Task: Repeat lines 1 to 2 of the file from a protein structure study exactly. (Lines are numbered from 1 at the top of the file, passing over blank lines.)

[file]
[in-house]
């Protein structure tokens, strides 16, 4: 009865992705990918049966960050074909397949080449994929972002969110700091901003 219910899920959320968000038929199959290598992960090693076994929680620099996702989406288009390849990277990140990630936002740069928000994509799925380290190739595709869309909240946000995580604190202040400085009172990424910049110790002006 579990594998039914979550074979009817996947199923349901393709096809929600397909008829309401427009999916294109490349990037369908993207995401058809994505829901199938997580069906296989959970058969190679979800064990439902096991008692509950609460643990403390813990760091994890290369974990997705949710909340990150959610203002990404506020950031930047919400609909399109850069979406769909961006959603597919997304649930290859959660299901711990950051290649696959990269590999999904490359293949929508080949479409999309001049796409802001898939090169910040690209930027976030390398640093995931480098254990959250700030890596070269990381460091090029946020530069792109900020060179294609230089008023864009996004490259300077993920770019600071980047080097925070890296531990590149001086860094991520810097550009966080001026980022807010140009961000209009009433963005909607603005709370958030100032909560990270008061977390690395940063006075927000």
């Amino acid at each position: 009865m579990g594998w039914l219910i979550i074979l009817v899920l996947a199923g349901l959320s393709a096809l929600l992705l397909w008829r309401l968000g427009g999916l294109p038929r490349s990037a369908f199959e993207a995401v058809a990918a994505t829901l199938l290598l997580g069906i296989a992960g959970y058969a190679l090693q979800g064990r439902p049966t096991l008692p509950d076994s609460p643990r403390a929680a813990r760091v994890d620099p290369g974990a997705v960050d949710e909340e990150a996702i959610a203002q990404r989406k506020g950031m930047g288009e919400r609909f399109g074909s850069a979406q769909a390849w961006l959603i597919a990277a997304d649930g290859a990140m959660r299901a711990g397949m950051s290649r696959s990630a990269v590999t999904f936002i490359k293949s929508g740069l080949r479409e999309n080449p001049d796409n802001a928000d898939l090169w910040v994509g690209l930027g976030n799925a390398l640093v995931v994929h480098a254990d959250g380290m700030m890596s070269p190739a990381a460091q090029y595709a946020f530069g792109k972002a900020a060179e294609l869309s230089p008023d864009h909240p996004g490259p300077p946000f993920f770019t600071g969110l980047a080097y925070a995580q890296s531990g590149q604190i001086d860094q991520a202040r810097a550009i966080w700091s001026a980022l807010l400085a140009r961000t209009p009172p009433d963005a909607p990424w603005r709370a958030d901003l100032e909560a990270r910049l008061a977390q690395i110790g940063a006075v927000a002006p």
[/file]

[in-house]
């Protein structure tokens, strides 16, 4: 009865992705990918049966960050074909397949080449994929972002969110700091901003 219910899920959320968000038929199959290598992960090693076994929680620099996702989406288009390849990277990140990630936002740069928000994509799925380290190739595709869309909240946000995580604190202040400085009172990424910049110790002006 579990594998039914979550074979009817996947199923349901393709096809929600397909008829309401427009999916294109490349990037369908993207995401058809994505829901199938997580069906296989959970058969190679979800064990439902096991008692509950609460643990403390813990760091994890290369974990997705949710909340990150959610203002990404506020950031930047919400609909399109850069979406769909961006959603597919997304649930290859959660299901711990950051290649696959990269590999999904490359293949929508080949479409999309001049796409802001898939090169910040690209930027976030390398640093995931480098254990959250700030890596070269990381460091090029946020530069792109900020060179294609230089008023864009996004490259300077993920770019600071980047080097925070890296531990590149001086860094991520810097550009966080001026980022807010140009961000209009009433963005909607603005709370958030100032909560990270008061977390690395940063006075927000």